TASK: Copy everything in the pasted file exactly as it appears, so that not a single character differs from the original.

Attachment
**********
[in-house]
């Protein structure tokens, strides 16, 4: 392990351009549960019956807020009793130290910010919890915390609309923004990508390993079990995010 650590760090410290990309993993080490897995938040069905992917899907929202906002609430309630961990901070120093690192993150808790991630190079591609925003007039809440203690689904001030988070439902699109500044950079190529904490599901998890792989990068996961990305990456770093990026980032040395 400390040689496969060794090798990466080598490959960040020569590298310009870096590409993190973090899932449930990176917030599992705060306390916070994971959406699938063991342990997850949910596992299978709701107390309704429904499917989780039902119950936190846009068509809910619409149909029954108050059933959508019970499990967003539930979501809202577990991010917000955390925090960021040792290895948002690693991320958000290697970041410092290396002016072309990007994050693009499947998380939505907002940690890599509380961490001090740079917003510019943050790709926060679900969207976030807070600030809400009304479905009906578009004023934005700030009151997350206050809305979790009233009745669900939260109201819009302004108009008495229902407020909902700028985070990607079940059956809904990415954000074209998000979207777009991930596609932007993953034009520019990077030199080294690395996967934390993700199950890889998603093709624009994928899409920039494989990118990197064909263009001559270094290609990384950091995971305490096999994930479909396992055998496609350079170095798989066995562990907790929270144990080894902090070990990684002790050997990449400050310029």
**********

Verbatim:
[in-house]
């Protein structure tokens, strides 16, 4: 392990351009549960019956807020009793130290910010919890915390609309923004990508390993079990995010 650590760090410290990309993993080490897995938040069905992917899907929202906002609430309630961990901070120093690192993150808790991630190079591609925003007039809440203690689904001030988070439902699109500044950079190529904490599901998890792989990068996961990305990456770093990026980032040395 400390040689496969060794090798990466080598490959960040020569590298310009870096590409993190973090899932449930990176917030599992705060306390916070994971959406699938063991342990997850949910596992299978709701107390309704429904499917989780039902119950936190846009068509809910619409149909029954108050059933959508019970499990967003539930979501809202577990991010917000955390925090960021040792290895948002690693991320958000290697970041410092290396002016072309990007994050693009499947998380939505907002940690890599509380961490001090740079917003510019943050790709926060679900969207976030807070600030809400009304479905009906578009004023934005700030009151997350206050809305979790009233009745669900939260109201819009302004108009008495229902407020909902700028985070990607079940059956809904990415954000074209998000979207777009991930596609932007993953034009520019990077030199080294690395996967934390993700199950890889998603093709624009994928899409920039494989990118990197064909263009001559270094290609990384950091995971305490096999994930479909396992055998496609350079170095798989066995562990907790929270144990080894902090070990990684002790050997990449400050310029």